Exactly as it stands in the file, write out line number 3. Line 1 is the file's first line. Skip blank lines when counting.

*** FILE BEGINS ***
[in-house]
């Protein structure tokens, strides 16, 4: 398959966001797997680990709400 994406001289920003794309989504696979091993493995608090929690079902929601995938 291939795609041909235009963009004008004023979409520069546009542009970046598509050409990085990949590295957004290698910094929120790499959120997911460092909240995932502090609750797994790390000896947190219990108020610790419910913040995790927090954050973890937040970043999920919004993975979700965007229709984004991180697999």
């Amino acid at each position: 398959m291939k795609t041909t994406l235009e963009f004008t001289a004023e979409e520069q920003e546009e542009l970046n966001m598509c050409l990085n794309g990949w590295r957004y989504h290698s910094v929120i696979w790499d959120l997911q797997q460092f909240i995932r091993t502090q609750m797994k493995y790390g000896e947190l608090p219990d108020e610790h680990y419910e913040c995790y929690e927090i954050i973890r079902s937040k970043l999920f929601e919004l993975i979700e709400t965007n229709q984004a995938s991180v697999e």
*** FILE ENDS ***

């Amino acid at each position: 398959m291939k795609t041909t994406l235009e963009f004008t001289a004023e979409e520069q920003e546009e542009l970046n966001m598509c050409l990085n794309g990949w590295r957004y989504h290698s910094v929120i696979w790499d959120l997911q797997q460092f909240i995932r091993t502090q609750m797994k493995y790390g000896e947190l608090p219990d108020e610790h680990y419910e913040c995790y929690e927090i954050i973890r079902s937040k970043l999920f929601e919004l993975i979700e709400t965007n229709q984004a995938s991180v697999e």